Questions On The And The Doctrine Of God

Decent Essays
On How to Beg God to Exist

Man loves God. It is as natural a love to Man as any other is. For millennia the notion of divinity has ruled the minds of peoples the world over, its power to foster social cohesion and social conflict at the heart of its aversion to senescence. However, can such a consequential notion have as its foundation a logical proof? Arguments in the affirmative abound. Let us examine one in particular, that of St. Thomas Aquinas, the Five Ways. As we do this, we will consider Søren Kierkegaard’s claim that any logical proof of God’s existence assumes God already exists, that God is necessary for reality to exist (Swenson). Let us establish the logical proof offered by Aquinas and then determine whether we could reach the same conclusions assuming God does not exist, and employ Occam’s razor.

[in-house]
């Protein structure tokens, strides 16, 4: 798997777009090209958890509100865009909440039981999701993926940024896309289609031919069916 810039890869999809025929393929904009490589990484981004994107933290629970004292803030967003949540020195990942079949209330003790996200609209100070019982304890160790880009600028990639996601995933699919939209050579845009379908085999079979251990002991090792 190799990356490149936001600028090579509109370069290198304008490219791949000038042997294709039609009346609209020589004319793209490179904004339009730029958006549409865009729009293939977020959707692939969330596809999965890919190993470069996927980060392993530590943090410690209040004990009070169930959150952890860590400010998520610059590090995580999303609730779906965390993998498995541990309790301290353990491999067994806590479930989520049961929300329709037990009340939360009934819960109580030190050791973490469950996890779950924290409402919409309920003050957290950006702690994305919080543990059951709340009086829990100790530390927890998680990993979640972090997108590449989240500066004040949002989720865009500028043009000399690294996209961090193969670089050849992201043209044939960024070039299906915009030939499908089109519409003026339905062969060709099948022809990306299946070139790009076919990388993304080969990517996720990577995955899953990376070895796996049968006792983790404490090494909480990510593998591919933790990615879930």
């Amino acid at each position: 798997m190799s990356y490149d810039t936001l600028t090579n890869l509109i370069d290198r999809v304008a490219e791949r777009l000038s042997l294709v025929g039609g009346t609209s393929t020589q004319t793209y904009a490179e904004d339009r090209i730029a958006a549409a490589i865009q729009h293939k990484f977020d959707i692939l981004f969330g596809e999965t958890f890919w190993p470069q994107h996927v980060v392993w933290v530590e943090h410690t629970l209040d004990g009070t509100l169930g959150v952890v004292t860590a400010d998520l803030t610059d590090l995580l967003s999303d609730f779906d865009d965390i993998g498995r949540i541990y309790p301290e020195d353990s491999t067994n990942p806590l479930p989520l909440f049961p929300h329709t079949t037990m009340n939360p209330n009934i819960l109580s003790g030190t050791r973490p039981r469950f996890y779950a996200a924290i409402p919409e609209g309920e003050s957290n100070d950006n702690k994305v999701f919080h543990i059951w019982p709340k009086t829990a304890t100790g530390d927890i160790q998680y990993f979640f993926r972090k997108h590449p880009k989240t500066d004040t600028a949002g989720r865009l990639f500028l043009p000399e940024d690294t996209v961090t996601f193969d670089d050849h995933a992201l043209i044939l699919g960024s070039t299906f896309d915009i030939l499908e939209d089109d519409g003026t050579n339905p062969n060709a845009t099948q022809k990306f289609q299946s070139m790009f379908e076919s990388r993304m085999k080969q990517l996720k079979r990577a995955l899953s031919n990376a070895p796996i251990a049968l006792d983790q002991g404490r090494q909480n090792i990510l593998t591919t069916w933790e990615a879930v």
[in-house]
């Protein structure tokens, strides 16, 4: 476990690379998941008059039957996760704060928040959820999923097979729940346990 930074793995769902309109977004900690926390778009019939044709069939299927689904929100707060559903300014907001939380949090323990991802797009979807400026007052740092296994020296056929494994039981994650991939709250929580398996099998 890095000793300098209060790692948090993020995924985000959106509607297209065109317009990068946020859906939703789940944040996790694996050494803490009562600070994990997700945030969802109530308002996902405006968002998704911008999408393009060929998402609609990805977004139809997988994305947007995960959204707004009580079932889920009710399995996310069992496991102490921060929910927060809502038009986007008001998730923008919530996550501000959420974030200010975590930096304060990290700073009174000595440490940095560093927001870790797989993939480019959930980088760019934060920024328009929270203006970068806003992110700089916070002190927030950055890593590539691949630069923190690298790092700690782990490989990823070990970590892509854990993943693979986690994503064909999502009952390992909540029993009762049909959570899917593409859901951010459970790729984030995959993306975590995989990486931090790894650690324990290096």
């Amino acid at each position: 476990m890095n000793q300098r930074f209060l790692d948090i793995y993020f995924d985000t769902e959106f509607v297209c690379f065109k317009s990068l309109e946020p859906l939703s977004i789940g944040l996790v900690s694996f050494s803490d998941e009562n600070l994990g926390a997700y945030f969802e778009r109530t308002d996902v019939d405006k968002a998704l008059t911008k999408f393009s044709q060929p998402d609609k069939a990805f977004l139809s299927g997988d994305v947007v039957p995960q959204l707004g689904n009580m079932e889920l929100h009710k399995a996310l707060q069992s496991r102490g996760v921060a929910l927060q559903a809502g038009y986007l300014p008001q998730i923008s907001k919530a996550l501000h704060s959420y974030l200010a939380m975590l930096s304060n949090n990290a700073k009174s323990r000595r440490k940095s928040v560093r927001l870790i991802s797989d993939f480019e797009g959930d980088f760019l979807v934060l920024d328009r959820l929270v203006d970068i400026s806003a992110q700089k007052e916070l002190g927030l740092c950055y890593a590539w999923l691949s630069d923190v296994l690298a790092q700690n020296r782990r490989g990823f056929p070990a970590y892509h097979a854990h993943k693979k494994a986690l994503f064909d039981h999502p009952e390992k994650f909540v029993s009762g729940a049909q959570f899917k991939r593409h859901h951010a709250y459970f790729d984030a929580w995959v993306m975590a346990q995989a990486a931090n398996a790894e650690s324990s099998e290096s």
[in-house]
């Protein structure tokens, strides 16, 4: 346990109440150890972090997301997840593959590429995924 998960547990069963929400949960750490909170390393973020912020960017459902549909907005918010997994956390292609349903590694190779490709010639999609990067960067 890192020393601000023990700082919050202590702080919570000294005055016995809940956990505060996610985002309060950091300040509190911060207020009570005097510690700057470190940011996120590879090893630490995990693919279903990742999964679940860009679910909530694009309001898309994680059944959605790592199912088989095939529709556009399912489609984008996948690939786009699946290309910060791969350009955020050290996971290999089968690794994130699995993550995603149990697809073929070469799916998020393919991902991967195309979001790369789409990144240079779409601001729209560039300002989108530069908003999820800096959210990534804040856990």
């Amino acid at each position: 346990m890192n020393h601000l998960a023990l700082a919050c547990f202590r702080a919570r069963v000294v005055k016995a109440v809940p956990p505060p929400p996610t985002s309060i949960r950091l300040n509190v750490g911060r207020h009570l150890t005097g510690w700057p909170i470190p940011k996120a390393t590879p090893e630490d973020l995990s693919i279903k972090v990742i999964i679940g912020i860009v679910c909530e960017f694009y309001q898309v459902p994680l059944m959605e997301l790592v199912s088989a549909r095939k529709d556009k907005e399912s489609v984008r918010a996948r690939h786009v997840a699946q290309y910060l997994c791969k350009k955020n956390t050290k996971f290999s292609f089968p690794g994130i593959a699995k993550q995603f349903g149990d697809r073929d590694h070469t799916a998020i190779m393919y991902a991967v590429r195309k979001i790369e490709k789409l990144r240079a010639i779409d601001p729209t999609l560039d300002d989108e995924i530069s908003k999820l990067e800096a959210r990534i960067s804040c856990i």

The Way of Motion
a) Nothing can be reduced from a state of potentiality into a state of actuality, unless by something already in a state of actuality.
b) Nothing can be both moved and mover, or the mover of itself, from the same point of view and in the same sense.
c) Whatever is in motion is put in motion by another.
d) This cannot go on infinitely.
e) Therefore, the First Mover must be what we understand as God.
Point d) of the argument is where Aquinas reveals that he has already assumed God’s existence. Aquinas states with certainty that an infinite causal loop is impossible, but does not explain why (Kessler, 574). Why must this be the case? Even if the
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